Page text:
ANDERSON, S.C. (WSPA) – The unseasonably warm weather is taking its toll on some Upstate farms. It’s forcing fruit farmers to work harder this winter to protect their crops and adjust with changing temperatures.
The unusually warm temperatures are keeping farmer Brett Edelen on his toes at Berry Acres Farm in Anderson. For the last couple of weeks, the farm has been spending more money and energy on making sure their crops stay warm on colder nights and cool on warmer days like Monday.
“I check the weather about , 6 times a day, and we just pray,” Edelen said. ”It costs a lot of money to do that, but it is something you have to do to protect your income.”
For their bigger crops, like strawberries, spring has already sprung. They’re producing fruit and blooming weeks earlier than usual.
Right now, Edelen says he’s not worried about their yields. He believes they could produce well all spring. He says he’s more concerned with his peach and blueberry crops, and is keeping a close eye on their condition.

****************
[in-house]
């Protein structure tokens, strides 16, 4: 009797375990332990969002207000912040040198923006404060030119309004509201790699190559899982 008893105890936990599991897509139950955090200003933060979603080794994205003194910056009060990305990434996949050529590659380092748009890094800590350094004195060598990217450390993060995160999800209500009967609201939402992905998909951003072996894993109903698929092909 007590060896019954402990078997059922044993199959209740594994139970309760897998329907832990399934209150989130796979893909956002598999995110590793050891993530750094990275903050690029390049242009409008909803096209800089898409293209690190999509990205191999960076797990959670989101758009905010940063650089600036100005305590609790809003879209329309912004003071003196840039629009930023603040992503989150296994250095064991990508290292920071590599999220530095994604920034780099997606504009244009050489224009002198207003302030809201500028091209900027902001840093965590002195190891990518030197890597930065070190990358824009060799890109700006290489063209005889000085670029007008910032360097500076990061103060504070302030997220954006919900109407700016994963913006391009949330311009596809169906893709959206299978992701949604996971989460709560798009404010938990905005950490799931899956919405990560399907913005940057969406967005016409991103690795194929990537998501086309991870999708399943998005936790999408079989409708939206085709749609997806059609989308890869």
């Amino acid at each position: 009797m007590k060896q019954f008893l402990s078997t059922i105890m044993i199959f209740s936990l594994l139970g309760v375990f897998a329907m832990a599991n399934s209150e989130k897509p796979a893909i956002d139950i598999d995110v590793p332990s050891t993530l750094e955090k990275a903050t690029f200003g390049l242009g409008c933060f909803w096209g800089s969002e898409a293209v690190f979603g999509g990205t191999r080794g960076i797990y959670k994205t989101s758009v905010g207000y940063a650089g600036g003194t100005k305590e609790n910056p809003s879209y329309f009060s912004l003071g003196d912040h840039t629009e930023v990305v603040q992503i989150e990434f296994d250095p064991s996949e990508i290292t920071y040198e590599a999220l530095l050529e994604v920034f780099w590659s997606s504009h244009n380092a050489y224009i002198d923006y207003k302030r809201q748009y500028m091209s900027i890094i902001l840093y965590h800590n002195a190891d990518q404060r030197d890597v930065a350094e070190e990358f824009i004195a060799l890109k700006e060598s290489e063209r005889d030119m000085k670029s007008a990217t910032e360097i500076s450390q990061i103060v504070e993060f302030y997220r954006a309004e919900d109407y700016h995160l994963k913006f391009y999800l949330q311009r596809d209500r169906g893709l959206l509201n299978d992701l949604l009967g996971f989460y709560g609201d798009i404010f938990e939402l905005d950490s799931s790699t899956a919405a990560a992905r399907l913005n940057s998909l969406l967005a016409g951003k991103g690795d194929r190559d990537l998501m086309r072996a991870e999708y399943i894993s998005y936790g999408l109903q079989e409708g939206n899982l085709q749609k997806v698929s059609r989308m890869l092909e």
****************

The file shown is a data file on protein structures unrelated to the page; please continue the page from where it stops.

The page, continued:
“They’re already budding out a little bit, producing that flower to be pollinated to produce the fruit and everything, which we are about four weeks early on those things already happening,” he added. “Hopefully, it will help prevent that from being spoiled fruit.”
Berry Acres farm is hoping for some slightly cooler weeks ahead and they’re still working hard toward a successful spring, when they open their doors for the season.
Eden said, ”We love seeing people out here at our farm, enjoying our beautiful place, so they can enjoy it too. That is what it is all about.”
Typically, Berry Acres opens their farm for pick-you-own strawberries in mid-April. This year the weather could push them toward a March opening day. The farm is posting updates on their status on their Facebook.
Berry Acres Farm is holding their annual Strawberry Festival on schedule April 29th.